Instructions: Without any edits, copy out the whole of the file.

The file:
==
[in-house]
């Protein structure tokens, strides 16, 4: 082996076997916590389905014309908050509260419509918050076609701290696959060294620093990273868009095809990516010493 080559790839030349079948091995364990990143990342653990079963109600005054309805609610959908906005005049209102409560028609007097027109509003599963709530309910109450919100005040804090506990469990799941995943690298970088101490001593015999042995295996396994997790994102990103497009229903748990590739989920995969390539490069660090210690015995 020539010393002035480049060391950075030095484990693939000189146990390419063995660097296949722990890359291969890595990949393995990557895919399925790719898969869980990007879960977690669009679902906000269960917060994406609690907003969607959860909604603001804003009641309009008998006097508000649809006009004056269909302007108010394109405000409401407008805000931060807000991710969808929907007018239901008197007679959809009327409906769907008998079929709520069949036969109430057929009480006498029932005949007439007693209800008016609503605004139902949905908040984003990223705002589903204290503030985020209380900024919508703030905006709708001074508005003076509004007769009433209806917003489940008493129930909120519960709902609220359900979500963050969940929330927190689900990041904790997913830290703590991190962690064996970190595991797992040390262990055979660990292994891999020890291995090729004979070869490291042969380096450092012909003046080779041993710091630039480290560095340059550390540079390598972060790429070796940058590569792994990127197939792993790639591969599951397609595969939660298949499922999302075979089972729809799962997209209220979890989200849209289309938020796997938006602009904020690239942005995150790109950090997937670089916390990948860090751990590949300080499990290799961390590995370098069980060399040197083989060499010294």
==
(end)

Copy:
[in-house]
């Protein structure tokens, strides 16, 4: 082996076997916590389905014309908050509260419509918050076609701290696959060294620093990273868009095809990516010493 080559790839030349079948091995364990990143990342653990079963109600005054309805609610959908906005005049209102409560028609007097027109509003599963709530309910109450919100005040804090506990469990799941995943690298970088101490001593015999042995295996396994997790994102990103497009229903748990590739989920995969390539490069660090210690015995 020539010393002035480049060391950075030095484990693939000189146990390419063995660097296949722990890359291969890595990949393995990557895919399925790719898969869980990007879960977690669009679902906000269960917060994406609690907003969607959860909604603001804003009641309009008998006097508000649809006009004056269909302007108010394109405000409401407008805000931060807000991710969808929907007018239901008197007679959809009327409906769907008998079929709520069949036969109430057929009480006498029932005949007439007693209800008016609503605004139902949905908040984003990223705002589903204290503030985020209380900024919508703030905006709708001074508005003076509004007769009433209806917003489940008493129930909120519960709902609220359900979500963050969940929330927190689900990041904790997913830290703590991190962690064996970190595991797992040390262990055979660990292994891999020890291995090729004979070869490291042969380096450092012909003046080779041993710091630039480290560095340059550390540079390598972060790429070796940058590569792994990127197939792993790639591969599951397609595969939660298949499922999302075979089972729809799962997209209220979890989200849209289309938020796997938006602009904020690239942005995150790109950090997937670089916390990948860090751990590949300080499990290799961390590995370098069980060399040197083989060499010294």